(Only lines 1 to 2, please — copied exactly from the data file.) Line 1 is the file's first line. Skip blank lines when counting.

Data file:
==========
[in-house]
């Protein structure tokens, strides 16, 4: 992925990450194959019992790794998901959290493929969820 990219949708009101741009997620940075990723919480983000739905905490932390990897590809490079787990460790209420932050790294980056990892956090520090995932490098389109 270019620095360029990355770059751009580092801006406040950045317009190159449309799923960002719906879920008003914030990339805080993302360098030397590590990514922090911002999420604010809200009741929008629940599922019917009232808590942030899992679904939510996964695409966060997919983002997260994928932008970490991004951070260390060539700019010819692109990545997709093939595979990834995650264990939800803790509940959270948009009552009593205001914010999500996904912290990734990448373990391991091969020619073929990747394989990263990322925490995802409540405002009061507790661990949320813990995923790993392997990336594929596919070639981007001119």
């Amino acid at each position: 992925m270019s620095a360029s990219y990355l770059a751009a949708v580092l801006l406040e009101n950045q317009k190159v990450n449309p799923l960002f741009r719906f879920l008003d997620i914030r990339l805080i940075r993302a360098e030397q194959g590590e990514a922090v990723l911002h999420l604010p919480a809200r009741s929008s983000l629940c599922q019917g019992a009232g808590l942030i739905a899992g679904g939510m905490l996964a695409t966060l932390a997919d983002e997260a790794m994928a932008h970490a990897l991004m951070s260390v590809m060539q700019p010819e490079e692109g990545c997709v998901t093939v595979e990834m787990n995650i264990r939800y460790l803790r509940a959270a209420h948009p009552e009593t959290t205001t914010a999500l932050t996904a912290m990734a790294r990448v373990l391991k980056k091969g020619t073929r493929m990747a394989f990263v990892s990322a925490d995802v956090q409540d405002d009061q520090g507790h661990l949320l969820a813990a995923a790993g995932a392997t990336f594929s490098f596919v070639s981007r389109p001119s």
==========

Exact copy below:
[in-house]
């Protein structure tokens, strides 16, 4: 992925990450194959019992790794998901959290493929969820 990219949708009101741009997620940075990723919480983000739905905490932390990897590809490079787990460790209420932050790294980056990892956090520090995932490098389109 270019620095360029990355770059751009580092801006406040950045317009190159449309799923960002719906879920008003914030990339805080993302360098030397590590990514922090911002999420604010809200009741929008629940599922019917009232808590942030899992679904939510996964695409966060997919983002997260994928932008970490991004951070260390060539700019010819692109990545997709093939595979990834995650264990939800803790509940959270948009009552009593205001914010999500996904912290990734990448373990391991091969020619073929990747394989990263990322925490995802409540405002009061507790661990949320813990995923790993392997990336594929596919070639981007001119």